How to Make Lacto-Fermented Ketchup | OUR NOURISHING ROOTS #ferment #lactofermented #DIY #probiotics #realfood

This post is part of a series.  You can buy the Volume One of the e-book containing several REAL FOOD 101 tutorials here: To buy the REAL FOOD 101 E-book: Traditional Foods, Traditionally Prepared, click here.  Full color photos, step by step tutorials, and more.  Only $14.

When you start reading labels at the grocery store, you may find yourself considering the idea of just making your own condiments.  Fortunately making ketchup is pretty simple, because it sure is tasty on all the grass-fed hamburgers and hot dogs at my house!  But ketchup is quite versatile too.  We also use it as a base for cocktail sauce and barbaque sauce on a regular basis.  I have not tried it, but I am guessing fry sauce would be amazing too.  Yummmm…okay, stay focused!

But most of all, I love that this ketchup is lacto-fermented, which means that it has probiotic goodness coursing through it.  When you add the whey and let it sit out overnight, the good bacteria grow and make your ketchup good for your gut.  Plus, this ketchup isn’t a compromise.  There is no need to worry about the price tag or the content: it costs very little, and there are not any ingredients to dread!

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REAL FOOD 101: How to Make Traditional Sauerkraut

How to Make Traditional Sauerkraut | OUR NOURISHING ROOTS #realfood #ferment #lactofermented #probiotics #DIY(To buy the REAL FOOD 101 E-book: Traditional Foods, Traditionally Prepared, click here.  Full color photos, step by step tutorials, and more.  Only $14.)

I am not sure there is a simpler ferment to make than sauerkraut.  After all, it is only cabbage and salt.  And time.  You wait, letting the flavors grow and shift and change until you are left with a humble but power-packed probiotic vegetable.  Sauerkraut is full of raw enzymes and probiotics, not to mention that it is a very good source of vitamin C after the fermentation process.

I like to eat more sauerkraut and other lacto-fermented vegetables in the wintertime.  We can all use more vitamin C during cold and flu season to support our immune systems.  I have read that seafaring people would take barrels of sauerkraut out with them to sea, since fresh produce would be scarce, and the vitamin C would protect against scurvy.  I hope that it true, because it’s a great story!

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Beware of Soy: A Classic Eggnog Recipe (with a dairy-free version)

The Best EGGNOG Ever! | OUR NOURISHING ROOTS

This eggnog recipe is included in my Natural Cocktails ebook, and is one of many, many delicious tried and true drinks I have crafted over the last few years.  Enjoy!

This eggnog is pleasantly thick with rich egg yolks, and grass-fed cream and whole milk, not from thickeners and stabilizers that mimic what nature can do simply with whole foods.  Add a few pinches of warming spices and sweet honey and you have yourself a holiday drink that is nourishing and festive.  Plus, did I mention that this version does not include egg whites which are best eaten cooked (they have enzyme inhibitors!), and that we blend it up in seconds in the blender?  Okay, now I have your attention.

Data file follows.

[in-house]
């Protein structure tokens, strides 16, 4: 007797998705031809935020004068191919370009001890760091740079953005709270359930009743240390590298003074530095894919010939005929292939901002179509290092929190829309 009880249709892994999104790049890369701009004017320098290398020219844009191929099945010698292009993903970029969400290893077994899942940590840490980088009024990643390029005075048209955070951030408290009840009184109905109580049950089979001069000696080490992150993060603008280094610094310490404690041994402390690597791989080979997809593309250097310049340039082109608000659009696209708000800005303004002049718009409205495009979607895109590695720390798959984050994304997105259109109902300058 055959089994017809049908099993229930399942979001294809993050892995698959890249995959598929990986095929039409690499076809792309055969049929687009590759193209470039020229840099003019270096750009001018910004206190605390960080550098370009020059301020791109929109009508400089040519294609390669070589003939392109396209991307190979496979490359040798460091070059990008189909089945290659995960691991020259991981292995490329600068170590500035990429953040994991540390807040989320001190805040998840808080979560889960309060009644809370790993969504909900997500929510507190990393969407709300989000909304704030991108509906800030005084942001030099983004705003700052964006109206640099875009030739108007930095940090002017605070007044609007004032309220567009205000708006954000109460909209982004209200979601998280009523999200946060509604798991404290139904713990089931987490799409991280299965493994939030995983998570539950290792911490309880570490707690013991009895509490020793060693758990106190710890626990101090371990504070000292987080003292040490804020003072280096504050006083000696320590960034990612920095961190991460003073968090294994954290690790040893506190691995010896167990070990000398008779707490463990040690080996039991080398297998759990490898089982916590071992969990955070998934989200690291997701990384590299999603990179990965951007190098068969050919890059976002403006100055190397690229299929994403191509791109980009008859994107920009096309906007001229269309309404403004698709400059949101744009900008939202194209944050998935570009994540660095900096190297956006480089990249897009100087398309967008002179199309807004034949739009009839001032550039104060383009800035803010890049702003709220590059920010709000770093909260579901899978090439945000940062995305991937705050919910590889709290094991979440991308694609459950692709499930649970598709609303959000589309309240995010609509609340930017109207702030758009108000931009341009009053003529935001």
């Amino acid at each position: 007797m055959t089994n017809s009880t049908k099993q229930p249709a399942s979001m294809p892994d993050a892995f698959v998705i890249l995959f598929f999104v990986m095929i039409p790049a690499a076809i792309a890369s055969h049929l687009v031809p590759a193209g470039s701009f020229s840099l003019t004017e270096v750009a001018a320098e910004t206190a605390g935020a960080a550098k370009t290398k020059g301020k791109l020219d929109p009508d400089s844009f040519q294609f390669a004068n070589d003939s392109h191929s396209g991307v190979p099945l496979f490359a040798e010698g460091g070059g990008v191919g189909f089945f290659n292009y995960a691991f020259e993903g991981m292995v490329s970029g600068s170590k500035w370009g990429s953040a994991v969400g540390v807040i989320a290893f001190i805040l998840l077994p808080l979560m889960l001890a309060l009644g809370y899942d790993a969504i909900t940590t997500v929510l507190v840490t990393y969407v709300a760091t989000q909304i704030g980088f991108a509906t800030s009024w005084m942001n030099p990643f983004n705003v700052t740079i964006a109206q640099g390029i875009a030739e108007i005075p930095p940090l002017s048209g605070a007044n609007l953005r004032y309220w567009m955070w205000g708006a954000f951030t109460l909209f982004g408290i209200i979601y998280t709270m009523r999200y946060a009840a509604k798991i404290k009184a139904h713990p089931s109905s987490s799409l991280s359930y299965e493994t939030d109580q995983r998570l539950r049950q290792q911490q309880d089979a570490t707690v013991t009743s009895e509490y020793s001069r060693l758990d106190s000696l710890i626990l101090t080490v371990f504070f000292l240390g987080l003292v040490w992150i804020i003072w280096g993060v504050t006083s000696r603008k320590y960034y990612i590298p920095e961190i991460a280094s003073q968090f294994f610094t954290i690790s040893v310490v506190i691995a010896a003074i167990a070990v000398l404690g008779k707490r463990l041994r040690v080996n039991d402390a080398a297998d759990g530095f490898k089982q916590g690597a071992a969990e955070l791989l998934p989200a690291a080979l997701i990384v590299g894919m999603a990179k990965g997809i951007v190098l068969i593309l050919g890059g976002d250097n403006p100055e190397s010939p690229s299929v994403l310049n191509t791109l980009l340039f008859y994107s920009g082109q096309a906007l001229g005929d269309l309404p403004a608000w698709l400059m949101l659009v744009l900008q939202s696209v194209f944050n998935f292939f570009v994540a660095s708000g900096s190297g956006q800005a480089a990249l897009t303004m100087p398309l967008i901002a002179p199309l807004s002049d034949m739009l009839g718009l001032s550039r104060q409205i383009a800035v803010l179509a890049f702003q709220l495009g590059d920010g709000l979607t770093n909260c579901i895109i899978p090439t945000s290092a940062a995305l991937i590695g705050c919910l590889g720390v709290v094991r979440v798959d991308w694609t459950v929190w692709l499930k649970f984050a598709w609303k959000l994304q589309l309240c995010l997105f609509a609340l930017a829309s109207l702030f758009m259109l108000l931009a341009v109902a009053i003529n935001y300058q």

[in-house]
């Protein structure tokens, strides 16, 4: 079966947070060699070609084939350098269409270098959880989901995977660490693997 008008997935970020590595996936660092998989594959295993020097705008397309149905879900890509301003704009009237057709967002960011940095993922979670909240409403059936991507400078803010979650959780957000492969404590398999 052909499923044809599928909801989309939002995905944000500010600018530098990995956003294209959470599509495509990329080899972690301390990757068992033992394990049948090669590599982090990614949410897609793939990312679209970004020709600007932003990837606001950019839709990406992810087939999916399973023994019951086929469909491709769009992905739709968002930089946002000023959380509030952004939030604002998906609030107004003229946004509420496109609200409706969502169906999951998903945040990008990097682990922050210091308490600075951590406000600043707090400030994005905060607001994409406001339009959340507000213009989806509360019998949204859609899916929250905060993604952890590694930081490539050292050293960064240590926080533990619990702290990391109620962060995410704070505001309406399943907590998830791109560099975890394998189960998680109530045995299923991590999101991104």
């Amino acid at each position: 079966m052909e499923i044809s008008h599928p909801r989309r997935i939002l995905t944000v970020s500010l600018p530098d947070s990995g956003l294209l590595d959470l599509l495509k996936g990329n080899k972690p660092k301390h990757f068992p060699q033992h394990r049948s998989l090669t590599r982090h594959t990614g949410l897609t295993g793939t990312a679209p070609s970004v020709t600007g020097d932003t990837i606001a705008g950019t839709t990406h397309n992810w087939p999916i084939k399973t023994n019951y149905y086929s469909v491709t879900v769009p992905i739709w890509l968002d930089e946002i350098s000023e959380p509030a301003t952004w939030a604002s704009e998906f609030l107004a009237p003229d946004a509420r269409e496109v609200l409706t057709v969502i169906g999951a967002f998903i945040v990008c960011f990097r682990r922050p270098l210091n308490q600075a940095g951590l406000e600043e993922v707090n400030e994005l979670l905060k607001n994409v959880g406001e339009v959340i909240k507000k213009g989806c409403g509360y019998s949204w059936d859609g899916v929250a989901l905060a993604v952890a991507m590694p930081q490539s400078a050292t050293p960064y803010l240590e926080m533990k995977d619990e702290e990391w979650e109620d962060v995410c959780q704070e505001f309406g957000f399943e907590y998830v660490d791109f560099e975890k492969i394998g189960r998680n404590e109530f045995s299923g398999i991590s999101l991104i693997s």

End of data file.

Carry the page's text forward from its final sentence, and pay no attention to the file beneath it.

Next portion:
Well now you can have a quick version of eggnog that does not have to compromise on quality ingredients.  A guilty pleasure just because a regular pleasure!  But most importantly, now you can make goofy eggnog comments like my husband who, every year without fail, says “So eggy. So noggy.” as we sip.  Or something like “you can really taste the nog”.  It is just that fun to make eggnog, I’m telling you!

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Thanksgiving Recipe Collection

It’s that time of year when you may be on the lookout for a Thanksgiving menu that covers all the sweet and savory tastes that your heart desires.  I have a few that I have written myself, and the rest I have collected from some of my favorite blogs to piece together into my perfect Thanksgiving meal.  Happy Thanksgiving to all of you!

Appetizers:

Main Course:

REAL FOOD 101: Homemade Mayonnaise (Lacto-Fermented)

 

lacto-fermented mayonnaise

This post is part of a series.  To buy Volume One of the e-book containing several REAL FOOD 101 tutorials, click here: REAL FOOD 101 E-book: Traditional Foods, Traditionally Prepared.

Raw pastured egg yolks are a superfood, and my body soaks them up like nothing.  Coupled with olive oil and simple flavors of mustard, lemon, and sea salt, this sauce hardly deserves the maligning it has received over the years.  Homemade mayonnaise is simple to whisk together, ferment for a few hours with whey, and then use in a myriad of recipes: aioli for fish, chicken salad, egg salad, hors d’oeuvres, hollandaise, herbed for sandwiches, and so many other uses.

I love making homemade condiments now, but I was not always so amiable about the task.  All you need is a bowl and a whisk, and a few wholesome foods to morph into the lovely, velvet emulsion that is mayonnaise.  Plus, I look at this as an opportunity to roll up my sleeves a work a little for my glorious pale sauce.